Managing ​User Privacy on Smartphones

Managing privacy on smartphones is ultimately about control. And control stems from knowledge. Our work aims to bring greater clarity into the purposes underlying data permission requests while enabling finer grained control over such permissions.

SC Faculty and Researchers

​Yuvraj Agarwal

Matt Fredrikson

Norman Sadeh

We are increasingly surrounded by devices that gather, process, and distribute data about our activities almost constantly. From applications on our mobile phones to sensors embedded in our homes and offices, data is being generated about us in myriad ways. And, while the organizations that are designing and developing the systems and devices which gather this data have made admirable efforts in recent years to provide users greater control over their data, much work is yet to be done to ensure the privacy and security of users.

In the current paradigm, application data permission requests by Apps on smartphones are being lumped together in an all-or-nothing configuration with little insight provided to users on the purpose behind these requests. For example, an App might want to have access to a variety of privacy sensitive data items on your phone such as your location or personal identifiers like your phone number. However the app doesn’t tell you why it needs those permissions, and whether that permission is integral to its functionality of for ancillary purposes like showing targeted advertisements. And while you may not mind it having access to your location, you don’t want it having access to your microphone or camera. In earlier versions of Smartphones OS's you could either grant Apps permission to all the components it requests or choose not to use that application at all.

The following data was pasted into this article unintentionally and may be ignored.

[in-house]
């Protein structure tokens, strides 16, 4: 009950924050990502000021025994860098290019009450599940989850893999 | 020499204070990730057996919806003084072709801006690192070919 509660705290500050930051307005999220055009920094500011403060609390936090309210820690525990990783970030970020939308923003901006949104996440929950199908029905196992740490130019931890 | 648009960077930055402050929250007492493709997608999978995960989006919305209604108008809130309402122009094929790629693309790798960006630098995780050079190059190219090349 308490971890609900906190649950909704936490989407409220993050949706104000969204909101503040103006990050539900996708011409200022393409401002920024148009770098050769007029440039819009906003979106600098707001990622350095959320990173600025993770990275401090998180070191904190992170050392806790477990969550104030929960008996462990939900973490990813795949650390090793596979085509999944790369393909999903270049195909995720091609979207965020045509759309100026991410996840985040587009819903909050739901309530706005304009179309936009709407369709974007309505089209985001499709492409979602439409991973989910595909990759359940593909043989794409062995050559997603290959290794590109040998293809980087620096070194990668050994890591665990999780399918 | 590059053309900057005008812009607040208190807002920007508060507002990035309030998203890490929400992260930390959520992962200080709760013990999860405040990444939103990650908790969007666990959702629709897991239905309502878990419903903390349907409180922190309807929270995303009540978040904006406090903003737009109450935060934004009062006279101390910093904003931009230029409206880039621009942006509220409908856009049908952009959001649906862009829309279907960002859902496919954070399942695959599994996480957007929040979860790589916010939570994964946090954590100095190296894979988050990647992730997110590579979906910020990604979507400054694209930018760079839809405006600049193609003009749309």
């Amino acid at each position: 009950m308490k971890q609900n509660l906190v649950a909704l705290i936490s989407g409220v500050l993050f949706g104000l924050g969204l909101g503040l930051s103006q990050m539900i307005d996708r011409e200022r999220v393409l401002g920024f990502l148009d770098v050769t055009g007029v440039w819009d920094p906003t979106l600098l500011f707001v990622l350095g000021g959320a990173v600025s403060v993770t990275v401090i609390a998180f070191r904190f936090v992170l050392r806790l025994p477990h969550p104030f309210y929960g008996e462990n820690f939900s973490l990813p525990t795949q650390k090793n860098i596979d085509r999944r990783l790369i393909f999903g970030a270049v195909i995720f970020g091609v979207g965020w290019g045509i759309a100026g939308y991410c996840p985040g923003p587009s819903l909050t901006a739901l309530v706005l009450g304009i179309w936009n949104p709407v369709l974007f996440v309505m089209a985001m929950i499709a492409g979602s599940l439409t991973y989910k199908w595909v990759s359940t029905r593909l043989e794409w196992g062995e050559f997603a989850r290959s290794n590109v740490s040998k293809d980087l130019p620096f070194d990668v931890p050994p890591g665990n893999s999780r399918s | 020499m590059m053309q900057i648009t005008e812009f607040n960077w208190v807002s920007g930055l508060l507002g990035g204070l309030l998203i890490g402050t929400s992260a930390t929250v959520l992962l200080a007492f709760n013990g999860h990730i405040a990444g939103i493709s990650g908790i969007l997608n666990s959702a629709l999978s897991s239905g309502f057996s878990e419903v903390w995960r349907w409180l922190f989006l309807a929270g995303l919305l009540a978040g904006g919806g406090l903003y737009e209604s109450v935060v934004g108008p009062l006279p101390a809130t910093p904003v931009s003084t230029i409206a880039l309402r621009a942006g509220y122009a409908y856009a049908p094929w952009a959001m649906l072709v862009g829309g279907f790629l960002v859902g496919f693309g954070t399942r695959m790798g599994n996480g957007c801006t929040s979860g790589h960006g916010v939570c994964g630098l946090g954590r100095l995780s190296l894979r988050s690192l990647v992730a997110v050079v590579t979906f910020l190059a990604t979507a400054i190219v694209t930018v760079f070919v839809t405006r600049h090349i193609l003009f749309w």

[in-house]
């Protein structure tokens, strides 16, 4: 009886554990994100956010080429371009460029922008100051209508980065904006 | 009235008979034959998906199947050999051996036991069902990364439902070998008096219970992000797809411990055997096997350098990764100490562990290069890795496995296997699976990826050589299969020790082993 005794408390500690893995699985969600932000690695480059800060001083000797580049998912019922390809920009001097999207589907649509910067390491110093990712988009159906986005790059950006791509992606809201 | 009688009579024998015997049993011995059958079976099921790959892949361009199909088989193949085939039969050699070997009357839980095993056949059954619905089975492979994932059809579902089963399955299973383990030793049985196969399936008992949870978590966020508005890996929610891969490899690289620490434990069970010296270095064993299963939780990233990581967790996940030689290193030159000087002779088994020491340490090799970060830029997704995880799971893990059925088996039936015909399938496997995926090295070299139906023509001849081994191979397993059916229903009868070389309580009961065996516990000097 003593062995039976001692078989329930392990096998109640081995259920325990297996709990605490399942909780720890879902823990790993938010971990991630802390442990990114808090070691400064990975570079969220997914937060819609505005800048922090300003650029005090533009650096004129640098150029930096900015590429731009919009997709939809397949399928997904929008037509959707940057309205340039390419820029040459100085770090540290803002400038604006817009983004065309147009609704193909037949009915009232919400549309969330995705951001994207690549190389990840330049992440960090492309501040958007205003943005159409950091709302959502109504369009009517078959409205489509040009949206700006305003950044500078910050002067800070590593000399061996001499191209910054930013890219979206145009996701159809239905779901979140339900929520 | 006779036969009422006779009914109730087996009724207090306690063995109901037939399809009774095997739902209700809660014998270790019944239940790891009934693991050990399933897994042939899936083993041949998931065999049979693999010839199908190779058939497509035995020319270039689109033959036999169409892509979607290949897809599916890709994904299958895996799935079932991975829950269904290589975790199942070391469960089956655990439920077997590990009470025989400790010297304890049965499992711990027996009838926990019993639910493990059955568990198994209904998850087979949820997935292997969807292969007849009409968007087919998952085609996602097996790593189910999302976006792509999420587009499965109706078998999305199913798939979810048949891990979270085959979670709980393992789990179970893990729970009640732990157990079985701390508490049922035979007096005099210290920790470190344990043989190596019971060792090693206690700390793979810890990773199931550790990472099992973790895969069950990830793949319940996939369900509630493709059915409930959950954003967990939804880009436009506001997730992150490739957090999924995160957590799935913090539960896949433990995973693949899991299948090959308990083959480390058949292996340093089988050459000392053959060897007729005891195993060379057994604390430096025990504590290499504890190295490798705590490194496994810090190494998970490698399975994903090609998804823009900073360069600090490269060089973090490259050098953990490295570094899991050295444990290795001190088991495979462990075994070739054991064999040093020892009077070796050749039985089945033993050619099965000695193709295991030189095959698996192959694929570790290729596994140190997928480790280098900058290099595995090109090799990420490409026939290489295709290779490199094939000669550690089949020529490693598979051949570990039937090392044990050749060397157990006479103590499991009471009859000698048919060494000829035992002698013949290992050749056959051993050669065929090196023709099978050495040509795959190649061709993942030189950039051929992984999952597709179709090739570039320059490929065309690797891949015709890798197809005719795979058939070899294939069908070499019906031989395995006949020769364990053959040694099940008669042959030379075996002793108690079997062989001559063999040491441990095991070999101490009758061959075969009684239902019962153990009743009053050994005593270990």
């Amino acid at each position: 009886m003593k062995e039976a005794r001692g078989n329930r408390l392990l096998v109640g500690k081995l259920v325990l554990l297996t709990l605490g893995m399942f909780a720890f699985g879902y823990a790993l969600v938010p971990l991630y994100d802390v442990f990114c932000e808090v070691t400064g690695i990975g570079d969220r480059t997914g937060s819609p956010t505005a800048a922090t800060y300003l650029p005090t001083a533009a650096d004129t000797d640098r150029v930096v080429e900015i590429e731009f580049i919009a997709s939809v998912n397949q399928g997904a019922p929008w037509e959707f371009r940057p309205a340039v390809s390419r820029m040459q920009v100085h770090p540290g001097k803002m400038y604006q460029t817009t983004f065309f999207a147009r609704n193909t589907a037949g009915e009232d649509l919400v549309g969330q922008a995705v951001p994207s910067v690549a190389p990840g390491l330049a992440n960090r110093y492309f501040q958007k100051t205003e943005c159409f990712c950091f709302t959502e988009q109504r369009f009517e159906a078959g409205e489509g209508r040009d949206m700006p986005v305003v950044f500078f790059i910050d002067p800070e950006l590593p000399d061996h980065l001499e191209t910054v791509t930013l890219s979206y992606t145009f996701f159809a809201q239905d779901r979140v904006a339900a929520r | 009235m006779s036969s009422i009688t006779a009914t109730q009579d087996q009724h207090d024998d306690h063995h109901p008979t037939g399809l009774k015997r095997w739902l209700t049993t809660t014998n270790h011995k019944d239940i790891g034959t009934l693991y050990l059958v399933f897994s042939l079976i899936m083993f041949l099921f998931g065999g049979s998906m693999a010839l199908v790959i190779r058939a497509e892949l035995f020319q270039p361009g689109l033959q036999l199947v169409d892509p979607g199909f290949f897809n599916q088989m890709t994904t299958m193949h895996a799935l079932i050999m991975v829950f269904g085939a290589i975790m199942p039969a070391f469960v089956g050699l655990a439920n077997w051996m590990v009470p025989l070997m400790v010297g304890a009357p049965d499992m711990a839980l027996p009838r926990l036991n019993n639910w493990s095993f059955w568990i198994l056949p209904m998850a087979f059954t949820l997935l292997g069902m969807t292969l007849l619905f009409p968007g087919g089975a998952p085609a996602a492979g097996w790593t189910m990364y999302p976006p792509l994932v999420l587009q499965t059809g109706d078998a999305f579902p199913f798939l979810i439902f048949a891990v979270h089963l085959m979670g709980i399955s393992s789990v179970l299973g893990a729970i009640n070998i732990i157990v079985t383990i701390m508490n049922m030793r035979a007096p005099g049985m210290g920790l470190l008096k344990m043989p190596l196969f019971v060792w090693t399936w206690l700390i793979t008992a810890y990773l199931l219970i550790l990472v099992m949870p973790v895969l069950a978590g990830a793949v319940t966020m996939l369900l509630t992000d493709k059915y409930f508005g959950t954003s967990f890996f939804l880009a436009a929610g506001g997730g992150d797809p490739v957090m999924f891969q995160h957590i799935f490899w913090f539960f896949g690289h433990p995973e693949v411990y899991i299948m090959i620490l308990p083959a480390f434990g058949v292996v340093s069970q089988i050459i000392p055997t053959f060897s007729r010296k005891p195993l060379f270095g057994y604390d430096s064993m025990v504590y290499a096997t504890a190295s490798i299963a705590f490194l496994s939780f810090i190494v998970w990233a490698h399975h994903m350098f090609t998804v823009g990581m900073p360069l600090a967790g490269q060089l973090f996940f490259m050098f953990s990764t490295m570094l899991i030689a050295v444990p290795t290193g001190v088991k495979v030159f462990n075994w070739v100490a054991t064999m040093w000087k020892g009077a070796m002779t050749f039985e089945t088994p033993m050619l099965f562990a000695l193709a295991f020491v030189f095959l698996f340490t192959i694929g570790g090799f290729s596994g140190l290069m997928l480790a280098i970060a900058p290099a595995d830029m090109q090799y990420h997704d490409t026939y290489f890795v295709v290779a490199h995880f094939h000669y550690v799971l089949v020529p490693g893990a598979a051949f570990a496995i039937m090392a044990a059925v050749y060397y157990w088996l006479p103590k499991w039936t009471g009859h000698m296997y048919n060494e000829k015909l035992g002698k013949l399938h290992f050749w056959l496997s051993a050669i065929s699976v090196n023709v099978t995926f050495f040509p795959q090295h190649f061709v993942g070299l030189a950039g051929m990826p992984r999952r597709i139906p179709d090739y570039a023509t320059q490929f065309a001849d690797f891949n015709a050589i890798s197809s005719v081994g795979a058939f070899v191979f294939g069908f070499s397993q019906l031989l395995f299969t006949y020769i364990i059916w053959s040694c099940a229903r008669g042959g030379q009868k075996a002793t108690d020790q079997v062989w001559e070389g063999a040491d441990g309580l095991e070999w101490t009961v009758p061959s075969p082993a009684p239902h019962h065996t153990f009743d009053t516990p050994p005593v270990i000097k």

We believe this model was fundamentally broken. The user’s intention is to use the app and by making control over data an all-or-nothing scenario, a user’s was not left with much of a choice in terms of controlling their privacy. As a result, we developed the first system for iOS, called ProtectMyPrivacy, that allows users to selectively control different permissions on a per app basis that is being used by hundreds of thousands of users.

We now believe that having the ability to selectively permit access to user data does little good if the user doesn’t understand what granting that permission means to their privacy. When your apps access data, they never tell you WHY they are accessing your data or WHERE the data is being sent to. Sometimes a user can infer why information, like location data, is being requested. However, the developer doesn’t explicitly point out how that data is going to be used. Further complicating matters, third-party interfaces and libraries that developers include in their code base can request and use data in radically different ways than the core functionality itself. All of this complexity clouds the ability of the user to infer the purpose behind the request.